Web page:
viernes, 28 de febrero de 2014

Strasbourg round-up: Economic policy coordination


As Europe emerges from financial crisis, economic recovery and growth will be achieved through increased competitiveness and democratic legitimacy, say Philippe de Backer, Pablo Zalba Bidegain and Anni Podimata.

Philippe de Backer is parliament's rapporteur on the economic semester for economic policy coordination: annual growth survey 2014

The financial crisis in Europe was the worst economic crisis since the second world war. Meanwhile, the first signs of an economic recovery are visible, but there is still a lot to be done to overcome the crisis. We need to continue implementing our reform programmes to boost this still very fragile recovery.

We must strengthen our efforts to regain competitiveness and generate growth in order to provide prospects for our future generations. At the same time, we need to better target investments and create more room for private enterprises, notably on small and medium-sized enterprises (SMEs), to create sustainable growth. In this respect, the European semester 2014 report of parliament's economic and monetary affairs committee calls on member states to simplify the tax system, to lower and shift taxes away from labour and to modernise the labour and pension markets. Investment at both the EU and national level in education, research and development and infrastructure are necessary to reconnect with growth and job creation.

I am therefore very happy that this report was voted in the plenary session with an overwhelming majority. By doing this, the European parliament gave a very strong message to the member states and European commission: we should not be tempted to build a social paradise on an economic graveyard.

But when implementing the national reform processes, we need to do this with enough democratic accountability. For example we must make sure that all reform programmes that are introduced by the 'troika' are presented and discussed in parliament. Our reform process should be an occasion to strengthen the community method and make the European parliament the centre of European democratic accountability.

Pablo Zalba Bidegain is parliament's EPP group shadow rapporteur for the economic semester for economic policy coordination: annual growth survey 2014.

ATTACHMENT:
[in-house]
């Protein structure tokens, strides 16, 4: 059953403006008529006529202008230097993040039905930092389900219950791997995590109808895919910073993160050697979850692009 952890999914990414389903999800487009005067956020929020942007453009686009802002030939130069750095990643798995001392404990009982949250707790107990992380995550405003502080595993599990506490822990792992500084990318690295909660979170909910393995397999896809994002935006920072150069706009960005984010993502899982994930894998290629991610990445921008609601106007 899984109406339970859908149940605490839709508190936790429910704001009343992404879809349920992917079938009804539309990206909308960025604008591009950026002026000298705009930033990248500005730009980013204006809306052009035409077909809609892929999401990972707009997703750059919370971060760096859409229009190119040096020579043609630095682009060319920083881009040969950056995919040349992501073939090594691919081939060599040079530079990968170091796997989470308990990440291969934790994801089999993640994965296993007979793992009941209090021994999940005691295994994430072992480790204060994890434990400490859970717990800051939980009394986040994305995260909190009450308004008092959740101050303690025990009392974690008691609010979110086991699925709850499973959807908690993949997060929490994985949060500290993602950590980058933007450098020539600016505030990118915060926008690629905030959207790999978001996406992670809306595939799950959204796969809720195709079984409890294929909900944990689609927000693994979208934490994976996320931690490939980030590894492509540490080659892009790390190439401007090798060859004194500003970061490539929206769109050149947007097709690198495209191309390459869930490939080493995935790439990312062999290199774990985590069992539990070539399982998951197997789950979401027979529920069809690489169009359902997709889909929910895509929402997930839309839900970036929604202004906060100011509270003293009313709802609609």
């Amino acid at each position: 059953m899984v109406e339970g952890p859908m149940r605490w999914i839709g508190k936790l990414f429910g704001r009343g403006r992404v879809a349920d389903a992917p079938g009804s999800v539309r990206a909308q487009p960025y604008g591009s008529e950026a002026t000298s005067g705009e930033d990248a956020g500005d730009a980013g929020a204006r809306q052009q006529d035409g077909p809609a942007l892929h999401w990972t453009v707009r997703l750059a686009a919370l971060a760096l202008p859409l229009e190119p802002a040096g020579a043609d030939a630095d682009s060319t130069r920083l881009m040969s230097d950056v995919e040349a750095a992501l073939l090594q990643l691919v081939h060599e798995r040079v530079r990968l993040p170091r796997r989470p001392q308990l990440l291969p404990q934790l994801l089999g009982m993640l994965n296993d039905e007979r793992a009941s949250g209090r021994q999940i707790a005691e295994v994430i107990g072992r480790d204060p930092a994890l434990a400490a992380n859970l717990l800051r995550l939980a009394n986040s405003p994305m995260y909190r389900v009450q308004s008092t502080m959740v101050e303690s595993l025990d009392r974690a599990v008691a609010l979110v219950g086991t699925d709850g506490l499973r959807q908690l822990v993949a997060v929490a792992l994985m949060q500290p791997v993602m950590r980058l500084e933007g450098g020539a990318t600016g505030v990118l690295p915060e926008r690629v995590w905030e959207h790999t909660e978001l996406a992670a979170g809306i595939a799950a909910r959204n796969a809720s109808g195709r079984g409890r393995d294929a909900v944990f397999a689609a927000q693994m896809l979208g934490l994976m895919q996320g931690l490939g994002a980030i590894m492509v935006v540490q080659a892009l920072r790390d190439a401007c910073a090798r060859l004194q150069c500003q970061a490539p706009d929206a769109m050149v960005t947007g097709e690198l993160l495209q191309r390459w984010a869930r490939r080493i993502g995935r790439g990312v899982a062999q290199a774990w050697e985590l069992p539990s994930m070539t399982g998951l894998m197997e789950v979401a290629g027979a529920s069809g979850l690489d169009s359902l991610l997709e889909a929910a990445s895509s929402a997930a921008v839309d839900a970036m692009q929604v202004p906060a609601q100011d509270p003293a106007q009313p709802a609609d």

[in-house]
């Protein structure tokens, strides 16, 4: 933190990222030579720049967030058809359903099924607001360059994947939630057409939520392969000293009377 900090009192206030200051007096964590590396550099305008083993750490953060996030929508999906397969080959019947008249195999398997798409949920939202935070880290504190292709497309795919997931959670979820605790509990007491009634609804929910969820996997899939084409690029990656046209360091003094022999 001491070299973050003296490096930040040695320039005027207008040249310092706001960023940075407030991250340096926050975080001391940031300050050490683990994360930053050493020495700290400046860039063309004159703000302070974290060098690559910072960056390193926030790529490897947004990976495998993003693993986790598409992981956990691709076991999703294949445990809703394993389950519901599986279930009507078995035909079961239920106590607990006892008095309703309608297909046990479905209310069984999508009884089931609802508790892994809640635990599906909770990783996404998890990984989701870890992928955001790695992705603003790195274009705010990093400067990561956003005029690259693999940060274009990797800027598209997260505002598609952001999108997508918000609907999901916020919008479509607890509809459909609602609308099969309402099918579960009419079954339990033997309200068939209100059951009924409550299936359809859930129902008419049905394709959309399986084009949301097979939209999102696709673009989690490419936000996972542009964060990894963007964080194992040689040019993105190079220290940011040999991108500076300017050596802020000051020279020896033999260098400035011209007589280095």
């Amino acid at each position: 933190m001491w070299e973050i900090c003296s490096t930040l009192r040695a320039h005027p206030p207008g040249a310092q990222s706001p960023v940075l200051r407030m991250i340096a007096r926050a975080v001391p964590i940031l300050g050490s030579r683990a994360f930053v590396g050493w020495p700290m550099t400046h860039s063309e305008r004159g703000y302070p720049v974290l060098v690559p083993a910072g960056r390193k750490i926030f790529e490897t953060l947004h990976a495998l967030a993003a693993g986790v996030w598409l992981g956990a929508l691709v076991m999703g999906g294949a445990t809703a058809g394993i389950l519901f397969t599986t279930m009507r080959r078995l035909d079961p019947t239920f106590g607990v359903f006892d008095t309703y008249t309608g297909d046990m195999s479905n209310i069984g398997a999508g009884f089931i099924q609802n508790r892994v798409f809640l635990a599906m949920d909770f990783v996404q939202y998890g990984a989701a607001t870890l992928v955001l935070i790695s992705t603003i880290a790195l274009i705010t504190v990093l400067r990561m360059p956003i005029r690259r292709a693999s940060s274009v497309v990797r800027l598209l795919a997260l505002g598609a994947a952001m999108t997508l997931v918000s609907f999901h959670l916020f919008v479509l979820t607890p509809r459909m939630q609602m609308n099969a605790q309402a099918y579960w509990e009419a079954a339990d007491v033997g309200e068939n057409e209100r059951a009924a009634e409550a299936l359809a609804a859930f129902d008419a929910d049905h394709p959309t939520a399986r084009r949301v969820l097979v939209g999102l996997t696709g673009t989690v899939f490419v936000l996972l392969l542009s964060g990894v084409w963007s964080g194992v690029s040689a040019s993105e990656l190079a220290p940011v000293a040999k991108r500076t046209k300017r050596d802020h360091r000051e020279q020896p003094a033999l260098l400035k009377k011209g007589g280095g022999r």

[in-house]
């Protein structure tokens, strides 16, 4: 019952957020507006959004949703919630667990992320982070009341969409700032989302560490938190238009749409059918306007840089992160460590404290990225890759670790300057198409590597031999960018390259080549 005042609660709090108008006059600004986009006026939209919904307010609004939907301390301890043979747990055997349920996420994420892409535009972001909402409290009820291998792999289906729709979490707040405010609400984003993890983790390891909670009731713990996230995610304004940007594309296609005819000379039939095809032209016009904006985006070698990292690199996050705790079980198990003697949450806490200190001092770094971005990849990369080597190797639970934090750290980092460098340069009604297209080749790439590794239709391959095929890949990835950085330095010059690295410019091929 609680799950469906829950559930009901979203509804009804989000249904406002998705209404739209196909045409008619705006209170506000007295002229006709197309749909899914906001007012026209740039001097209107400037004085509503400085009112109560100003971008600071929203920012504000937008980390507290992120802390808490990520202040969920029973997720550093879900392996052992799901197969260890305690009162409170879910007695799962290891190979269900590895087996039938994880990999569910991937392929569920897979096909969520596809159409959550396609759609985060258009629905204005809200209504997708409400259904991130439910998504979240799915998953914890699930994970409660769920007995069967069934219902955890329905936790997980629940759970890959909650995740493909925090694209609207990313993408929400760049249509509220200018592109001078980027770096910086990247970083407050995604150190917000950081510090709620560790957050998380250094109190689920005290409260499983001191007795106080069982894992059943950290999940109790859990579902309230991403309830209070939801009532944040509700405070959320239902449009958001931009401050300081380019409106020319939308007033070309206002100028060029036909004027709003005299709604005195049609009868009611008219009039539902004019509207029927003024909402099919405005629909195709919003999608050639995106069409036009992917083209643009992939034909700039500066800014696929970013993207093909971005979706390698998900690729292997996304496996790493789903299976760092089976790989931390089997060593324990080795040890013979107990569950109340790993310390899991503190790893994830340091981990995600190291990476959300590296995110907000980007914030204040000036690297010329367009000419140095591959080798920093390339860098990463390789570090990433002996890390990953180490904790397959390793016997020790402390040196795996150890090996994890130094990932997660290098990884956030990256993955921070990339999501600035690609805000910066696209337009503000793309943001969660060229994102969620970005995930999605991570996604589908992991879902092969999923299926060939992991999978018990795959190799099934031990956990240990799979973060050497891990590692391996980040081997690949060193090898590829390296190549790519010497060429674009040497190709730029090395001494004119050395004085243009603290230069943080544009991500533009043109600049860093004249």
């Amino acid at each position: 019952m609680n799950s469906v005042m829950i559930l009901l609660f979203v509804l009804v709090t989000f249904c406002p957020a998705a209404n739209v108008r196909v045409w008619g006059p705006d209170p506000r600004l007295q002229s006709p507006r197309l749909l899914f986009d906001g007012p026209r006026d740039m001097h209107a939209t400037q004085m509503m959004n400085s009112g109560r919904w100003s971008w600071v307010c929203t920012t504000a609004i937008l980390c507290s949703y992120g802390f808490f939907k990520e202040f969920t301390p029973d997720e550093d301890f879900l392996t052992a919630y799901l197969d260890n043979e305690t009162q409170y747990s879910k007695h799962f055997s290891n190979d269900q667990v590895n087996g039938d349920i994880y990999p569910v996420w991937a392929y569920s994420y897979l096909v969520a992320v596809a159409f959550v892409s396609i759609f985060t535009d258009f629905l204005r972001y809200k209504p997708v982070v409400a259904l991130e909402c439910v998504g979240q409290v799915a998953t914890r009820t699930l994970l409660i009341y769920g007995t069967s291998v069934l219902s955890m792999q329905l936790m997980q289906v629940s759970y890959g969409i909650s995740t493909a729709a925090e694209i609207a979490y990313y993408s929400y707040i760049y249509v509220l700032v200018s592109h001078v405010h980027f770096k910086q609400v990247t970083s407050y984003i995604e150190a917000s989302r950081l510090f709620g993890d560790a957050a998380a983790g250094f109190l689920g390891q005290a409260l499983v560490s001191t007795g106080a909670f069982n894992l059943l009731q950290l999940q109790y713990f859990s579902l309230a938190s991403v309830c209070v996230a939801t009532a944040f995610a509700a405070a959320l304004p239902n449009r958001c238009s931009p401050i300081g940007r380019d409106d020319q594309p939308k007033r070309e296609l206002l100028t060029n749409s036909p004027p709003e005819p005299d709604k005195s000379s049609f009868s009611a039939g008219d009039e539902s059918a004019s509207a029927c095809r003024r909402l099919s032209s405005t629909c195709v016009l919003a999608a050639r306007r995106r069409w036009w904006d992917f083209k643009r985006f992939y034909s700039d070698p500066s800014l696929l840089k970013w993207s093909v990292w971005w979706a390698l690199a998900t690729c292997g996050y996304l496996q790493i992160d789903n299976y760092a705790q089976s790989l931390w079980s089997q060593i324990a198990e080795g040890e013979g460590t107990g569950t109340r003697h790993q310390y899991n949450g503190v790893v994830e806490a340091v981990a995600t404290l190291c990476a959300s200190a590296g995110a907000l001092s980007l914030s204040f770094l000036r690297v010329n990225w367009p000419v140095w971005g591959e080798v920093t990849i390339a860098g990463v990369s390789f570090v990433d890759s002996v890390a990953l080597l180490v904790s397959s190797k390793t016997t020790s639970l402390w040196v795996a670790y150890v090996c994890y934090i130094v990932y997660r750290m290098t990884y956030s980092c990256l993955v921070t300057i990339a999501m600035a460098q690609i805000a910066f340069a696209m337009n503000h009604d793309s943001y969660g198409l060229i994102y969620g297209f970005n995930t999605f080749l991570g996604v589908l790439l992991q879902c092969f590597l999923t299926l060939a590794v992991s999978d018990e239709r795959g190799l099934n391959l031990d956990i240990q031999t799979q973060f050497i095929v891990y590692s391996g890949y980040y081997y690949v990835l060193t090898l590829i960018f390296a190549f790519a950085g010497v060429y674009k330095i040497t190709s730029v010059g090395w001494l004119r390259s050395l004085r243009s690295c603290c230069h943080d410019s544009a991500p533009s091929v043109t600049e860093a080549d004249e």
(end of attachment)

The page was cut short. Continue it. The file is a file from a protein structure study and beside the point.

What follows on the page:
One year ago we were debating the collapse of the euro, now we are debating growth and jobs. We have come a long way, but there are still many things to be done. We have to move forward into a greater economic integration, but with more democratic legitimacy. The main points that have been defended by the EPP group are competitiveness, whereby reforms are needed in order to promote competitiveness in the EU.

Economic growth must be sustainable and sustained in the long-term in order to ensure a dominant position for the EU in the global market. The role of convergence and competitiveness instruments is crucial for the strengthening of our governance framework, thanks to which we ensure a greater coordination and convergence of the economic performance of the member states in order to correct structural imbalances and divergence.

This convergence has to be an upgrade from the weaker economies to the stronger ones. In tackling unacceptable unemployment rates, especially youth unemployment, it is necessary to enter into force and activate funds designed to create employment in the EU, especially funds like the youth guarantee. The principle of frontloading and immediate distribution should be applied immediately to all funds for 2014-2020 to foster economic growth and job creation. And finally, access to finance and defragmentation are key so that SMEs are made the backbone of the European economy, while it is also essential to establish a Europe-wide level playing field.

Anni Podimata is parliament's S&D group shadow rapporteur for the economic semester for economic policy coordination: annual growth survey 2014

The key priorities for the S&D group in the annual growth survey for 2014, as far as economic policy is concerned, was to give a clear message in favour of a more democratic economic governance and an economic strategy that is really friendly to growth and employment. This was achieved in light of the recognition that economic recovery in Europe is still fragile and that the unacceptable levels of unemployment, as well as the increased disparities within the EU, call for more decisive action in growth, competitiveness and convergence, as well as achieving economic justice through the fight against tax evasion and avoidance.

At the same time, democratic legitimacy is the key to confronting the decreasing confidence in EU decisions and policies and to increase support and ownership by the citizens and the civil society to the economic policy guidelines and priorities.

The European Union has to prove in action that the priorities for 2014, including a growth-friendly fiscal consolidation, the fight against unemployment, the restoration of lending in the economy, the promotion of growth and competitiveness and an improved public administration, are not only words on paper. In order to regain the confidence of EU citizens and the European project we need actions, we need decisions today that have real and tangible results in the short-term and in the long-run.

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